Elon Musk’s reluctant $44BN Twitter buyout and Warner Bros’ merger with Discovery were the most market-shifting M&A deals of the year but outside the U.S. there were several major developments that have impacted the global market.
Scroll through the gallery above for a reminder of the other splashy M&A deals of 2022.
The agency world sat up in June when UTA unexpectedly announced the acquisition of British literary and talent agent Curtis Brown Group, which our sources have speculated is the first step in the “Americanization” of the UK market. Look out for WME and CAA making moves in Europe before long.
UTA wasn’t the only North American company getting in on the European management action, as we revealed in March that Lionsgate had taken a minority stake in London’s 42, which represents the likes of Jesse Armstrong, Julian Fellowes, Claire Denis and Charlie Brooker.
But it wasn’t all Americans taking over European companies. Quite the opposite in the case of France’s Mediawan, best known as the firm behind Netflix’s Call My Agent, when it shocked the world later in the year by buying a majority stake in Brad Pitt’s Plan B Entertainment. France has a complex relationship with the international market, despite running film and TVs biggest industry events, but it is emerging as a European powerhouse as Mediawan, Banijay, Asacha Media Group and Newen Connect continue to grow in strength and buy companies.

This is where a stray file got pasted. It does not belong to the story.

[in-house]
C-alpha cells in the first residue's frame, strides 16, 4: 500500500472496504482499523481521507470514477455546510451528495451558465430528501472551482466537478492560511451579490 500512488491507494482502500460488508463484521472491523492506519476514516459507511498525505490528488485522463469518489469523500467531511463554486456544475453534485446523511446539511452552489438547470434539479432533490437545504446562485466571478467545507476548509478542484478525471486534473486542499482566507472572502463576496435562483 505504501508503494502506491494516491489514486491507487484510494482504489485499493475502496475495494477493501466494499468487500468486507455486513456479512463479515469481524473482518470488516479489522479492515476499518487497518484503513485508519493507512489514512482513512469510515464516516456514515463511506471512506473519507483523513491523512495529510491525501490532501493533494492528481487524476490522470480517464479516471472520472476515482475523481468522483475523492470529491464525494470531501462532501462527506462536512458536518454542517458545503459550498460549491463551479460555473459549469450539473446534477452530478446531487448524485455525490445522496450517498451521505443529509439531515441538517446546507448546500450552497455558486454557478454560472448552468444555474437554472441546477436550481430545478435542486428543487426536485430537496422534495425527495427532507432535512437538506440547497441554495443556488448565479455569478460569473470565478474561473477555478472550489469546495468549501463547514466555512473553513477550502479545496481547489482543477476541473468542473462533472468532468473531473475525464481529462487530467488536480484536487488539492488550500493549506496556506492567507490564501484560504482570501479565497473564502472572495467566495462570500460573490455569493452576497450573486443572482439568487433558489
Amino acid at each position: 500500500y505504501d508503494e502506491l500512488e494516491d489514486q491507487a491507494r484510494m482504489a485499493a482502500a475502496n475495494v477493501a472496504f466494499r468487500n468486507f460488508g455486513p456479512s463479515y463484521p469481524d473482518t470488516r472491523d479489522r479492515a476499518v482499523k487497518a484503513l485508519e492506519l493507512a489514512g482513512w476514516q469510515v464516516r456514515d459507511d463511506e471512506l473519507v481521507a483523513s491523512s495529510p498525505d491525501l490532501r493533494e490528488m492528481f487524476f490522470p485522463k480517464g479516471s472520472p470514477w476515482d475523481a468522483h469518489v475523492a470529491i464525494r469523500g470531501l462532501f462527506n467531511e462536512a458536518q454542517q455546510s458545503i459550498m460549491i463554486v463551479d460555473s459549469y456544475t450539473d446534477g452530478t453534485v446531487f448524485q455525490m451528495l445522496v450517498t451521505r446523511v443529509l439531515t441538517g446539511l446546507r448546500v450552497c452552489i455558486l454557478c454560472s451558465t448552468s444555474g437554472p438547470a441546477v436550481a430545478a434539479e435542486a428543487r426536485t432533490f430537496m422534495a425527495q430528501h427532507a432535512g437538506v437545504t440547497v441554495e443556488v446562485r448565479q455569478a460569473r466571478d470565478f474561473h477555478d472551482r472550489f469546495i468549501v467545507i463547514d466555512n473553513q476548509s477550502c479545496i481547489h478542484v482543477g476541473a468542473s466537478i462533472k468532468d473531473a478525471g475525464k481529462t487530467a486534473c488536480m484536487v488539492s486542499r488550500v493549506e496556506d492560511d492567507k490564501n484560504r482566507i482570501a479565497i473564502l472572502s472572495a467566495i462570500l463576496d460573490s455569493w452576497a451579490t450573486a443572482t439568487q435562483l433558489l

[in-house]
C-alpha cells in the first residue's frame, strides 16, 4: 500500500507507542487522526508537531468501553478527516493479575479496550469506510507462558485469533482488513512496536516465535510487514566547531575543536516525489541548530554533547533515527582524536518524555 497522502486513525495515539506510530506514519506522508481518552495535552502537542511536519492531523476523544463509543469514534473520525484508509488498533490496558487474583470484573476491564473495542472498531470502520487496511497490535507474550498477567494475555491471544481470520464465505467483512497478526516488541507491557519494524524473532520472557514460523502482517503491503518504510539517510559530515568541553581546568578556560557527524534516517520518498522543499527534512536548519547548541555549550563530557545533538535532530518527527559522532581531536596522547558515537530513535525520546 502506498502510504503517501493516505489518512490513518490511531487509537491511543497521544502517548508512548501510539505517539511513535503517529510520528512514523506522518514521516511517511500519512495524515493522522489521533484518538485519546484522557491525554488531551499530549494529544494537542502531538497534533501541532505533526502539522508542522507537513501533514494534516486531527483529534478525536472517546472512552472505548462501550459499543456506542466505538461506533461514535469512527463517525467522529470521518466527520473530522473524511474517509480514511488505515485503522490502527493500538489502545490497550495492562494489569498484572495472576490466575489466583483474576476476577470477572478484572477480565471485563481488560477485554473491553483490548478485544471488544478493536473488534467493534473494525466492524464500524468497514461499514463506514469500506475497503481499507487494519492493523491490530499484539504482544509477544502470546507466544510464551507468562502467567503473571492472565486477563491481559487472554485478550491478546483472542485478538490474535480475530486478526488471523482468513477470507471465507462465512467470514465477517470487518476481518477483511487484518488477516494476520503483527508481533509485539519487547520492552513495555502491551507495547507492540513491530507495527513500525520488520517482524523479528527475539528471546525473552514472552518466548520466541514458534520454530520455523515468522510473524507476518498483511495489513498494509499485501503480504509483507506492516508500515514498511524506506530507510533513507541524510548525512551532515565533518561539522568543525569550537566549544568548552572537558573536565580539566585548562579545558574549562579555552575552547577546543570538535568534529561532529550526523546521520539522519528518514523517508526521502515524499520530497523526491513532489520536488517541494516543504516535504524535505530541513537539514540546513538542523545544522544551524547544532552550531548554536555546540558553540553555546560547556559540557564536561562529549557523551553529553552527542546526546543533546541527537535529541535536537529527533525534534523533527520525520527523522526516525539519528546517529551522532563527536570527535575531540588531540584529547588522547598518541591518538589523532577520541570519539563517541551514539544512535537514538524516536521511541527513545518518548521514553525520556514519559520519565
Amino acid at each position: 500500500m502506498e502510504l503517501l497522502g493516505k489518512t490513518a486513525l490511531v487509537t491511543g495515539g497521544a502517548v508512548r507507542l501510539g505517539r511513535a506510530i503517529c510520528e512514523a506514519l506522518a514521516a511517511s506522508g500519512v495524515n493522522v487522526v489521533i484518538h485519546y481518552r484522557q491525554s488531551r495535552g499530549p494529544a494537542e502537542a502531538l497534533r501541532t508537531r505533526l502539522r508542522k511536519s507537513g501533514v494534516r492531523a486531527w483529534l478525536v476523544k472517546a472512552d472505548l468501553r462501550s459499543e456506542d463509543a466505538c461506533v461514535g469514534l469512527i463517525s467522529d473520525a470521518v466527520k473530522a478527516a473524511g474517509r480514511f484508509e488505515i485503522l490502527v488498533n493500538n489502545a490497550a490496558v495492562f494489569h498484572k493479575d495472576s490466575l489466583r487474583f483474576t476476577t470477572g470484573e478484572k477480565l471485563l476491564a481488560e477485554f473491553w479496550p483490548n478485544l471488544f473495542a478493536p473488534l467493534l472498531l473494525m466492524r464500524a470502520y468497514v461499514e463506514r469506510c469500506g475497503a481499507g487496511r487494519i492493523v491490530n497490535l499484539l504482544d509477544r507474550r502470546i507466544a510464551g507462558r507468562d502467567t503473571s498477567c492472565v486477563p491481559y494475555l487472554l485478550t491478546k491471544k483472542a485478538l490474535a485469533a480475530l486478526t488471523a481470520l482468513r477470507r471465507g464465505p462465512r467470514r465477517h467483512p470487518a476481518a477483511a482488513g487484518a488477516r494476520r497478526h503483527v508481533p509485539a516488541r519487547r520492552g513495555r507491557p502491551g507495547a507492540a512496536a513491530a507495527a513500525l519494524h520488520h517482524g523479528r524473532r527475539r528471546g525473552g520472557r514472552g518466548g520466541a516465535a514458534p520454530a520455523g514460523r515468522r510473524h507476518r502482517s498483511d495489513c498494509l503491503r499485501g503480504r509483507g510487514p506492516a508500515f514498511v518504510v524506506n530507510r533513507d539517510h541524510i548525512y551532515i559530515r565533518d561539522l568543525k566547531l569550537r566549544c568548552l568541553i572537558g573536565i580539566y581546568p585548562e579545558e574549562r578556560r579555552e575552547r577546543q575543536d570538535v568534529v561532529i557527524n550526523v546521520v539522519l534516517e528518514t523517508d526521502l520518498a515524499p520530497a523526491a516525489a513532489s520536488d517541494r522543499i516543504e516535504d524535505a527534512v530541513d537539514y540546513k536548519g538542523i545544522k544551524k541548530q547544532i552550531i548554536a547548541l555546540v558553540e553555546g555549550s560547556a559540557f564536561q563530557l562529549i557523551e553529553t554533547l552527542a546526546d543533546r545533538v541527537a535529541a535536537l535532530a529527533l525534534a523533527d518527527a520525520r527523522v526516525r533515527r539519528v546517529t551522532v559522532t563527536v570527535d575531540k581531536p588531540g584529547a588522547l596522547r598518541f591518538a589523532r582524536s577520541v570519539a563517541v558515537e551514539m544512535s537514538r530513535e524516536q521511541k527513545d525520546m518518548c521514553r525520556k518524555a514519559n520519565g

In super-indie land, Fremantle made the most headlines. Tasked by parent RTL with doubling revenues to €3BN ($3.2BN) by 2025, the Got Talent maker acquired several prominent indies, including the hot Irish drama firm Element Pictures, producer of BBC3 and Hulu’s Normal People and Conversations with Friends. Banijay, which went public when it became part of owner Stephane Courbit’s FL Entertainment, is in the process of buying Australia-based producer-distributor Beyond International, and also acquired producers in countries such as Israel.
Meanwhile, ITV Studios put down $103.5M to buy natural history maker Plimsoll Productions early in the year. Then, as Mipcom Cannes returned in October, news reports emerged claiming part of ITV’s production and sales arm was up for sale. Nothing concrete has followed, and several M&A and producer sources believe the story was a red herring designed to remind the stock market how well ITV Studios — and by extension ITV — has been doing despite a share price that’s fallen significantly this year.
Several other deals didn’t materialize. There had been speculation All3Media might be in play following its co-parent Discovery’s merger with Warner Bros., but nothing came of it and the super-indie broadly kept a low profile for the rest of the year. Next year might provide more clarity.
Perhaps the most significant non-mover was the merger of French broadcasters TF1 and M6, who came close to unifying until the local market regulator shot them down. Management on both sides said the move was a massive blow in the local networks’ fight against international streaming rivals, who are gaining more and more traction in the notoriously protective French market.
Looking ahead to 2023, there are several deals to keep an eye on, including the potential sale of UK firms Hat Trick Productions and Greenbird Media. On the former, All3 and Fremantle have been linked, while in the case of the latter, informed sources say one of the emerging European groups are likely buyers – another reason we’ll be watching the likes of Asacha, Mediawan and Germany’s Night Train Media closely. Rumors continue to connect Canada’s Cineflix Media with a sale but there’s nothing definite there yet, and Fremantle may continue its dealmaking spree, though sources indicate this might be over for the time being.
The post International M&A In 2022: The Key Deals From UTA/Curtis Brown To Mediawan/Plan B & INOX/PVR appeared first on Deadline.